AGUA de Mayo—a Spanish term which means “water of May”—refers to the first rainfall of May that is believed to have healing properties.

The rain drew much attention as it became a trending topic in Twitter, a social networking site. Questions about the “miracle” that comes with it have been raised here and there.

However, according to reports, the Philippine Atmospheric Geophysical and Astronomical Services Administration (Pagasa) said that there is no truth to the belief that Agua de Mayo brings healing.

Moreover, Pagasa said that though the rain is not dangerous, they still do not recommend taking a bath under it just to get the desired healing, because the rainwater is actually unclean, since it casts the pollutants in the atmosphere down to the land.

On the other hand, UST Department of History chair Augusto de Viana, who said that these beliefs are of Hispanic origin, believes that there is nothing wrong in believing such superstitions, so long as it does not interfere with rationality and practicality. He also said that such beliefs should not prevent us from knowing the truth undertaking these ideas.

But until now, there are still a number of people who remain firm in their belief regarding Agua de Mayo.

Here in the Philippines, several elders are convinced that the rainwater is a cure to prickly heat.

Some believe it enhances physical appearance. Superstition has it that Agua de Mayo smoothens skin and removes wrinkles and that it makes the hair soft and silky.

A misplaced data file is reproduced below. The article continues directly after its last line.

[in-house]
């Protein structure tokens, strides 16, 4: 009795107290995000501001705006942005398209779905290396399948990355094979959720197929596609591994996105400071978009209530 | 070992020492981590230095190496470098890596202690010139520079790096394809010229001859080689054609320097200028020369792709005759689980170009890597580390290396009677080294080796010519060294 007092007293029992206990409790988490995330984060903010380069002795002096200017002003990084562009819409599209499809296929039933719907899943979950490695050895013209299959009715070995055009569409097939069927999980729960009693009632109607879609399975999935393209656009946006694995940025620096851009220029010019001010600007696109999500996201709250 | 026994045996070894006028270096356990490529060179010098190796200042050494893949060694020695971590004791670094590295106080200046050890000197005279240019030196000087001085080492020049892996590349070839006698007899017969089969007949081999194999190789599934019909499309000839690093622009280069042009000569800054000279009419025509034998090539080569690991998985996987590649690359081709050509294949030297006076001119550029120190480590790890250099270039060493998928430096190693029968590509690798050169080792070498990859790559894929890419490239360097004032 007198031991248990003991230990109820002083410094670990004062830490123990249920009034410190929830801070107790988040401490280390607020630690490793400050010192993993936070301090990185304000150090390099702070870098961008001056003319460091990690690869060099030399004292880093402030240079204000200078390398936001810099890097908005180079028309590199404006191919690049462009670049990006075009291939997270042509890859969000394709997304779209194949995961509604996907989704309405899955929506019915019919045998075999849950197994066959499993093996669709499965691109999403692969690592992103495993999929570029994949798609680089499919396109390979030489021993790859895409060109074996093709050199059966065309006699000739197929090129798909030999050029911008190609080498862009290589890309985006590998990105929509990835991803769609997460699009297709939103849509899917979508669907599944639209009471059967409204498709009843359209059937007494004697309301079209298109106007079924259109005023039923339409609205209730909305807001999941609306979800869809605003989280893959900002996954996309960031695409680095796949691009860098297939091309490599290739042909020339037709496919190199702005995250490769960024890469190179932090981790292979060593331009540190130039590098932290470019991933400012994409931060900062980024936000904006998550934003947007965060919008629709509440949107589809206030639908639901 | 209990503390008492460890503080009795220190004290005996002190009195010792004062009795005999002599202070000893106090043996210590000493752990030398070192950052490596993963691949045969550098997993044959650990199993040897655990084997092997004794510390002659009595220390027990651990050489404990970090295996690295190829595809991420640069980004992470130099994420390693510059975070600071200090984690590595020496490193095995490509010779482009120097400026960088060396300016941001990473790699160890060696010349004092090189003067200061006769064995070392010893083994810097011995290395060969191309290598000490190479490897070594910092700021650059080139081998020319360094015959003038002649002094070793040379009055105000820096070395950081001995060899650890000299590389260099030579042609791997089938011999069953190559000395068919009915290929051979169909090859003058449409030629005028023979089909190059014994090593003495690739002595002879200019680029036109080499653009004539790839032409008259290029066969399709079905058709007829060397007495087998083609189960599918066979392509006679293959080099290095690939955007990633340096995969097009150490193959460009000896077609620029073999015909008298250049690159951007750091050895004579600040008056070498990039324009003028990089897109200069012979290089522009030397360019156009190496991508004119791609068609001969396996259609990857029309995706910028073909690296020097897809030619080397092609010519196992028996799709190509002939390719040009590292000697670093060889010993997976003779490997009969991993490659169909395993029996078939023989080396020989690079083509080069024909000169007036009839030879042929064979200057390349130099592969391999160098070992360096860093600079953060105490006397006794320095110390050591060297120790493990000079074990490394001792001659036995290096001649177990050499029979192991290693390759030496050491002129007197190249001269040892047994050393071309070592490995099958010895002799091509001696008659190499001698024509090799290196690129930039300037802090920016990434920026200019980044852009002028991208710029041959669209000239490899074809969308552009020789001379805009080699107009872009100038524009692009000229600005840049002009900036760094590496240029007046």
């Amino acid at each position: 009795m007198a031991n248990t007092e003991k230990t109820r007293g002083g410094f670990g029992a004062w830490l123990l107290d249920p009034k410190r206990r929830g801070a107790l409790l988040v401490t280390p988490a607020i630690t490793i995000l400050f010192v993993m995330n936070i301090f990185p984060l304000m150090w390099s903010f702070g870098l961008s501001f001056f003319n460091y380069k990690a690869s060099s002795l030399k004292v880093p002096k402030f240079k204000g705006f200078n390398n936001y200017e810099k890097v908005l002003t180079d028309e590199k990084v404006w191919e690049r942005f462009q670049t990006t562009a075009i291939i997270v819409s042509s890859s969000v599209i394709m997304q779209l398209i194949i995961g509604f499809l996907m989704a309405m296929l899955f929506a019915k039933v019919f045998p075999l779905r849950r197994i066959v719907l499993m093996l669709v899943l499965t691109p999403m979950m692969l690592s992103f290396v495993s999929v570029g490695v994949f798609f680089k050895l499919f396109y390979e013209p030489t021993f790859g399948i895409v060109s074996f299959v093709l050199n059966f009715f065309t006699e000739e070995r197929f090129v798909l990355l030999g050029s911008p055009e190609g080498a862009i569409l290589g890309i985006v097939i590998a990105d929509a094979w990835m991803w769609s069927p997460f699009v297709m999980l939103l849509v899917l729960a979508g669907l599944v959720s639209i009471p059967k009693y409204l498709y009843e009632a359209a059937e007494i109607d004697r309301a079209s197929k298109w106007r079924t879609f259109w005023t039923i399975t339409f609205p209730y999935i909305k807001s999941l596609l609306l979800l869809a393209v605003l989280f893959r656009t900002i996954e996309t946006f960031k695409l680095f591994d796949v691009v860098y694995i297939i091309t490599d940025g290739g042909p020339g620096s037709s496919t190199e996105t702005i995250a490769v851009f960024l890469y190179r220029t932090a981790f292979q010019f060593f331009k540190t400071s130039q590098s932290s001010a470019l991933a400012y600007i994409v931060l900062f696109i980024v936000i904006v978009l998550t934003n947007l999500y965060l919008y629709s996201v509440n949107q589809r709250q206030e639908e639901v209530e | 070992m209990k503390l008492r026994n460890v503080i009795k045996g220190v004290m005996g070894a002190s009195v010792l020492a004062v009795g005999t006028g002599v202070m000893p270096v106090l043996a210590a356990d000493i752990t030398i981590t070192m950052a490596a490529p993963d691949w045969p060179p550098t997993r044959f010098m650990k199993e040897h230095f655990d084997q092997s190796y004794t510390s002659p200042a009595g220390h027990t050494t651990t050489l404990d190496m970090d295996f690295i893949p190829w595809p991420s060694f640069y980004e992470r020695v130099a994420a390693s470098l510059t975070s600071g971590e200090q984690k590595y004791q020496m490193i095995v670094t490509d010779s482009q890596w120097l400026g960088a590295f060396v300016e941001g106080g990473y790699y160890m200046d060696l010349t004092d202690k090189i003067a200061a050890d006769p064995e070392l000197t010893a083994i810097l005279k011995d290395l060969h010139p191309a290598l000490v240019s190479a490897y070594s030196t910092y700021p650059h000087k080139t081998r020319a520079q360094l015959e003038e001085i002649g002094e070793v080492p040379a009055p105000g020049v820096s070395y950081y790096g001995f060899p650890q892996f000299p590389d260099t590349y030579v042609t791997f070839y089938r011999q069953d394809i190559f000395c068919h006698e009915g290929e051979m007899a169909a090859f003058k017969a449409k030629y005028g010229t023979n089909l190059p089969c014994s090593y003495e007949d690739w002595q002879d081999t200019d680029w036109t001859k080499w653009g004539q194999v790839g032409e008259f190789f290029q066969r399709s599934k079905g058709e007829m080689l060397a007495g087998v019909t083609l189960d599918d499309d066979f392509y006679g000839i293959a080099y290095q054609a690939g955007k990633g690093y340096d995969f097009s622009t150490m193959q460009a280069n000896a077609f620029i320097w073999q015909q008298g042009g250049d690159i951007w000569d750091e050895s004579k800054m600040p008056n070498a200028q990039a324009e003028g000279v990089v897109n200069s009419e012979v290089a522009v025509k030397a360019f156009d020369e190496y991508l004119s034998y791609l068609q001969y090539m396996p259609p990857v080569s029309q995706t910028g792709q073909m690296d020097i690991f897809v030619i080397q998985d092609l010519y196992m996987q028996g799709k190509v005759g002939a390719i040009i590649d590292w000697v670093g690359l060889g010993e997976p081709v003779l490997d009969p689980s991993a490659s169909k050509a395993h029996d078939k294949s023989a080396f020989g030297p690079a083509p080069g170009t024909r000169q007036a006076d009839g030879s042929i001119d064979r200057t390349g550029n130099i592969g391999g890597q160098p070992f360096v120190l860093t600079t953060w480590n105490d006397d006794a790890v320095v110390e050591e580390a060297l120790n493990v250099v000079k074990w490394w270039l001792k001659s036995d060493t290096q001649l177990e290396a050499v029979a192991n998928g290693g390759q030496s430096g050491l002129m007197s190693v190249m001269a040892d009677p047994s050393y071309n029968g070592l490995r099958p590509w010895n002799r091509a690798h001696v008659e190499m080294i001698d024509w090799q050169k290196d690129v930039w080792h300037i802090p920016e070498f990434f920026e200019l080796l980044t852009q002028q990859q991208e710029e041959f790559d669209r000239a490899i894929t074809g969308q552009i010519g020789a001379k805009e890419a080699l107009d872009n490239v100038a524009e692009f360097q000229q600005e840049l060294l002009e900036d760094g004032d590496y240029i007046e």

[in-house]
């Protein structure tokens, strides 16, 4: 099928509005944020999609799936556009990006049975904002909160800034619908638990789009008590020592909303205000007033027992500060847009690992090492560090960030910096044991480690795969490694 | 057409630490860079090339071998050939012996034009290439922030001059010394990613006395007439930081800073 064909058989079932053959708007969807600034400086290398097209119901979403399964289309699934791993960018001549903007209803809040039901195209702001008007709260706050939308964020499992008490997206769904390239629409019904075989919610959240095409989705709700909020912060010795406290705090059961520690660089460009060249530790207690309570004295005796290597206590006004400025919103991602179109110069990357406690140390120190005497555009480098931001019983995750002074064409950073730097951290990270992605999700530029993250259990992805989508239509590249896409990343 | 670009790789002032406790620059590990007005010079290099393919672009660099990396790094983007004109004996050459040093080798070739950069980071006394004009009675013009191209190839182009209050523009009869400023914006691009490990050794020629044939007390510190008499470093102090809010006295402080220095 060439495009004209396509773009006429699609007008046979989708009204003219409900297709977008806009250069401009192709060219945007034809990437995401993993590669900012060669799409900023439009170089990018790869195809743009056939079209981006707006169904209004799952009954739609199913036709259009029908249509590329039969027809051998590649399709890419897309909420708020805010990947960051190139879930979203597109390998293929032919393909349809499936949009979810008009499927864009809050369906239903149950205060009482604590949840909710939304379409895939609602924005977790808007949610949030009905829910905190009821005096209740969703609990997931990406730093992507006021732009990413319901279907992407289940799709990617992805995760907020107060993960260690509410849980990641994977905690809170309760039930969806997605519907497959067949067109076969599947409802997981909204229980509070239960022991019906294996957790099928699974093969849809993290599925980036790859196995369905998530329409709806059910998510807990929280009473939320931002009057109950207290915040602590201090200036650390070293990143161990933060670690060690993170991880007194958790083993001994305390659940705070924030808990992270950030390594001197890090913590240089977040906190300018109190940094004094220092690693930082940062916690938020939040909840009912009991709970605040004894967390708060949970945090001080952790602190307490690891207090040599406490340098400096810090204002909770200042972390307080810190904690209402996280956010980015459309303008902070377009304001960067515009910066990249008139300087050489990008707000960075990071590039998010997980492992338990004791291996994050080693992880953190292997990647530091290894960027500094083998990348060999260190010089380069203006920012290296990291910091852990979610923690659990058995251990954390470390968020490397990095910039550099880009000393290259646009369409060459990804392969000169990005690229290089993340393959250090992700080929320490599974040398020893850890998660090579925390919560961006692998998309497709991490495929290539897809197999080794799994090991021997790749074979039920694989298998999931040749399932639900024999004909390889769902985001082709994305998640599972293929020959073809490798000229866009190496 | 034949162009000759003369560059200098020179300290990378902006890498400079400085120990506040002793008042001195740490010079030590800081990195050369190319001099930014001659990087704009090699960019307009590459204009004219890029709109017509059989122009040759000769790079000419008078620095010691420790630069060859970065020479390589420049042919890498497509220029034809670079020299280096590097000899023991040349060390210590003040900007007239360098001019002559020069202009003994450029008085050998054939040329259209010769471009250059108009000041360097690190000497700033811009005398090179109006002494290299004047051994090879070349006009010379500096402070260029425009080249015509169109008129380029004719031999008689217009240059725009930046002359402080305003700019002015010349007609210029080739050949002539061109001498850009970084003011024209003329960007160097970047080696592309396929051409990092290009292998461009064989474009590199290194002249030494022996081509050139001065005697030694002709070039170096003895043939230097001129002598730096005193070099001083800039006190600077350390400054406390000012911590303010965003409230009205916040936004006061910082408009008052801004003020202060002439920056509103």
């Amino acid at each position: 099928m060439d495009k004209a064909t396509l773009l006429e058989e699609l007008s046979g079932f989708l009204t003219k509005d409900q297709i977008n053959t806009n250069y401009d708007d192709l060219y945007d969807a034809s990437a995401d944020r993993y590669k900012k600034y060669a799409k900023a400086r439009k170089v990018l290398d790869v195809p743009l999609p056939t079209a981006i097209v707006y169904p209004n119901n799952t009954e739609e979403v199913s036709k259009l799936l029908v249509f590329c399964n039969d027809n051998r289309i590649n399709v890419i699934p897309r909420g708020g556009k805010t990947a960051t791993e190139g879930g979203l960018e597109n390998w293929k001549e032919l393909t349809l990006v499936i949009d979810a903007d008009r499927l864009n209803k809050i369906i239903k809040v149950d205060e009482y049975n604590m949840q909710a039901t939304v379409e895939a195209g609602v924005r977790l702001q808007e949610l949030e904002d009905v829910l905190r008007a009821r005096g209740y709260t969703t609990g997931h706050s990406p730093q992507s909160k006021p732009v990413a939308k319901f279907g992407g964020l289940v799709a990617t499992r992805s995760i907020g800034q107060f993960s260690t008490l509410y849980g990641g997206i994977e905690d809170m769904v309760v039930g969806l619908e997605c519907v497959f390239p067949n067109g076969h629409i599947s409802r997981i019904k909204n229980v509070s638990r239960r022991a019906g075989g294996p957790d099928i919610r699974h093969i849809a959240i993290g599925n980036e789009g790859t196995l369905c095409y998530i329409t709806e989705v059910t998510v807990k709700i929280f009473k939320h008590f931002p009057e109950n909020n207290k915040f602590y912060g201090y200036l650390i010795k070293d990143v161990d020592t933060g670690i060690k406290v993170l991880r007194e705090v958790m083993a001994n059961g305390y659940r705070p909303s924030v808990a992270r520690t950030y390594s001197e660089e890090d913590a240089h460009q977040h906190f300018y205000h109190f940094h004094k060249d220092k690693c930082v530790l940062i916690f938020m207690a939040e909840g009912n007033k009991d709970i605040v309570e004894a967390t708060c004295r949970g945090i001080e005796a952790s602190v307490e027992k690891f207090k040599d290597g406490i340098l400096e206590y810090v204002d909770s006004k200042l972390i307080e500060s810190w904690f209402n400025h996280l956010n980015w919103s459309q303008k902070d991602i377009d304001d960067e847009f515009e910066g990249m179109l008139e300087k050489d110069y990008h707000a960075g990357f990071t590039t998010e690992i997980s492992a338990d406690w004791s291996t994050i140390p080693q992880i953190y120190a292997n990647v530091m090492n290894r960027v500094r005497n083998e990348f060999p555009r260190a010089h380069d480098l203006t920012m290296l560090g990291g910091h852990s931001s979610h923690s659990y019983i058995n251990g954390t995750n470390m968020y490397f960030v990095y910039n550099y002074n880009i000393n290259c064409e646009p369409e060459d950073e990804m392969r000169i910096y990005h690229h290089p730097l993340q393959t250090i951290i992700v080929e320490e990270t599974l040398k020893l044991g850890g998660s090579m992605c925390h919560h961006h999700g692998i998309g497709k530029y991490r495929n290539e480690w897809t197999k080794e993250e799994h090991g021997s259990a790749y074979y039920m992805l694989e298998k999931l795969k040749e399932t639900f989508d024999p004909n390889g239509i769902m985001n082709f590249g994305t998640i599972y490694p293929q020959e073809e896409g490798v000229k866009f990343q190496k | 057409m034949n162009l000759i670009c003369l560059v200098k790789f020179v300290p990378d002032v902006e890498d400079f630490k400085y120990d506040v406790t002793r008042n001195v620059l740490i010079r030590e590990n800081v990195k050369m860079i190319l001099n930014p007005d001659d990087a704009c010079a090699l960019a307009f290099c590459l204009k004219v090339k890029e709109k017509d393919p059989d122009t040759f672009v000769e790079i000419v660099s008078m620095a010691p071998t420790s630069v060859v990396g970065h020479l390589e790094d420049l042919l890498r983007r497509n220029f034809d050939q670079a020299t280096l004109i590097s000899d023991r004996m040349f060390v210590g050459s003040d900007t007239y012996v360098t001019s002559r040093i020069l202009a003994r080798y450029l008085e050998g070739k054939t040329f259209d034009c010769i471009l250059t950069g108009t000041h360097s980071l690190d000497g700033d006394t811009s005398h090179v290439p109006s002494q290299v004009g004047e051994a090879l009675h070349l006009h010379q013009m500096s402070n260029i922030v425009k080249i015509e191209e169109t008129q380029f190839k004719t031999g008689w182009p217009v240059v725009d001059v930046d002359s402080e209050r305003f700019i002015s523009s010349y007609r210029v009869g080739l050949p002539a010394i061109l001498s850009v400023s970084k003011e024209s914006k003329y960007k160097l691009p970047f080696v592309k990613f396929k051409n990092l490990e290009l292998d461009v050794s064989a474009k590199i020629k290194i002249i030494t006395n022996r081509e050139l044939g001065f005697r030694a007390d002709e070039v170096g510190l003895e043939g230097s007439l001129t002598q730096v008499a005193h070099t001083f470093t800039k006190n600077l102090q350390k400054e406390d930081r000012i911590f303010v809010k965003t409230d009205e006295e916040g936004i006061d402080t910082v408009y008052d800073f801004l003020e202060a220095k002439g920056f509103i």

These beliefs are deemed as true not only by the Filipinos, but by some groups of people from the west as well.

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According to Gabrielle Hatfield, a biologist and folklorist, it was believed that getting one’s head wet by the first rain of May ensures a year free of headaches or any head ailment.

Furthermore, the data in the folklore archives of the University of California, Los Angeles show that some people from Alabama (a U.S. state) believe that the first rain of May can treat colds, while some from Kentucky (also a U.S. state) suppose Agua de Mayo prevents a person from having lice.

Nonetheless, these ideas are hardly proven and verified, as there have been no scientific researches to prove such claims.

There are also beliefs associated with Agua de Mayo that are not related to healing.

Several Catholics consider this rain as the most blessed rain of the year. And as a practice, they save rainwater and have it blessed by a priest so that it can be used as holy water, while others expect it to bring blessing and good luck.

And there are also those who believe that the first rain of May is most miraculous when it falls on exactly May 1.

While it may be true that these beliefs contribute to the richness of Philippine culture and whether scientific bases regarding these arise or not, Filipinos should still be selective on what to believe to prevent harm. Altir Christian D. Bonganay

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